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November 22 , 2013

Reviews of the Week

German public radio WDR3 on The Zehetmair Quartett’s new recording of music by Beethoven Bruckner Hartmann Holliger

Gerade bei Beethoven – wie hier in seinem letzten Streichquartett - muss man genau nachdenken, damit am Ende alles selbstverständlich klingt und einem der Hörer den nötigen Ernst, den versteckten Humor, den virtuosen Glanz und die erforderliche Balance abnimmt.
Dem Zehetmair Quartett gelingt der Ausdruck fabelhaft. Alles ist vorhanden: Natürlichkeit, Raffinement, Spontaneität, Kraft, Geist. Auf diesem Beethoven liegt kein Gramm Staub, auch nicht auf den plötzlichen Umschwüngen im Finalsatz. Die neue Doppel-CD enthält auch das weniger bekannte Streichquartett von Anton Bruckner. Was für ein Kontrast! Zuerst der ausgefeilte, stil-sichere Beethoven, dann der knapp 40-jährige Bruckner, der noch bei einem zehn Jahre jüngeren Lehrer Unterricht nimmt, weil er sich noch nicht weit genug fühlt, obwohl er den Kontrapunkt längst bis ins Detail beherrscht. Man könnte denken, dass sich das Zehetmair Quartett mit seinem ungemein schlanken Klang schwer tut mit diesem romantisch-warm tönenden Bruckner. Aber dieses Werk wirkt in dieser Aufnahme wie gereinigt, unmittelbar, direkt, frisch. Auch im Trio, wo sich der Symphoniker Bruckner zu erkennen gibt, mit seiner Vorliebe für österreichische Ländler. […] Das Zehetmair Quartett beweist mit diesen Einspielungen seine außergewöhnliche Qualität. Das Musizieren spielt sich für dieses Ensemble nie im Mittelfeld ab, es begnügt sich nicht mit gefälligem Geplänkel. Es scheint, als wollten die vier Streicher stets die Linie des Normalen überschreiten – Musik als Grenzerfahrung!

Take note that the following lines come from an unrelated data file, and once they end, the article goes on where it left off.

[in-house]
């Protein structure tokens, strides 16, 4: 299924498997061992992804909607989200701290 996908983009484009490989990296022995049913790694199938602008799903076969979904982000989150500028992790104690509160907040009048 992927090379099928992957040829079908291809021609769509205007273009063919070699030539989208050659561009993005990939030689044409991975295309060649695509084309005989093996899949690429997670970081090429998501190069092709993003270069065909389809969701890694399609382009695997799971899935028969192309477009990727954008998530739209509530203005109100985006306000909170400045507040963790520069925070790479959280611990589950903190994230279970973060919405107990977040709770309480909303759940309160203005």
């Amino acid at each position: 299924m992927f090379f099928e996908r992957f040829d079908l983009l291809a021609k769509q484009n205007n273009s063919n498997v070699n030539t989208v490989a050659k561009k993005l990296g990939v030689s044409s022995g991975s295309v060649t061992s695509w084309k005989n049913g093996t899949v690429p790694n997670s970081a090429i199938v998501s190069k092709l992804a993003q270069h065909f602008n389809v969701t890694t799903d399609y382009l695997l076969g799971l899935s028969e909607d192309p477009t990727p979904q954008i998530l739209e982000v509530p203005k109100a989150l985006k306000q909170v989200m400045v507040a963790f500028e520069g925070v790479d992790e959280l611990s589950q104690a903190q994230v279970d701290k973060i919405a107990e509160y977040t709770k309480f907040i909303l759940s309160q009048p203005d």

Christoph Vratz, WDR 3


Leading French daily Le Monde on Keith Jarrett's No End

Keith Jarrett ne se sera rien refusé. ‘No End’, ces vingt pièces enregistrées la nuit dans son studio, seul, sans titres, ont le sens de cette liberté illimitée. Mélange de naiveté et de folie douce. Si l’on admet que l’instrumentiste Jarrett, le compositeur, le sideman, est un partenaire essentiel de ces cinquante dernières années. ‘No End’ laisse pantois. Ici ou là, fait rire. [...] Dans un coin, petite table de mixage et un poil de réverbe pour brider le son. Nul projet d’oeuvre ou de composition. La joie de jouer la batterie, de sentir les instruments (batterie, guitare). Amour des fusées de guitare électrique. [...] Keith Jarrett, n’ajoute rien, ne se disqualifie en rien. Le résultat? Gracieux, enfantin, la musique du possible, l’ouverture au monde. La réponse la plus simple aux exigences d’un marché anxieux (celui du disque), aux errances d’une esthétique paumée, aux diktats et au bon goût. Exquis.
Francis Marmande, Le Monde


Michelle Makarski and Keith Jarrett’s recording of Six Sonatas for Violin and Piano by Johann Sebastian Bach is reviewed on Music Web International

Michelle Makarski has been a friend of Jarrett’s for many years, and they would often play these sonatas for their own pleasure. The warmth and amicable nature of the playing in this recording is no doubt a result of these musicians’ familiarity with the works and with their own responses. All technical issues are swept aside in fine music-making, even in really tricky movements such as the first Allegro of BWV 1017. Makarski’s fairly silvery tones contrast with a nicely rounded piano sound to create an airy but direct effect which makes no moves towards added or artificial profundity. [...] Jarrett’s colour and relaxed weight of touch at the keyboard keeps everything transparent without becoming precious and fragile, and Makarski’s melodic phrasing, dynamics and articulation are usually very refined. She performs with a restraint in vibrato which on occasion leans towards ‘authentic’ Bach, but she keeps plenty of life in the sound, responding to Jarrett’s unpretentious playing with an equality of expression which makes for very satisfying listening.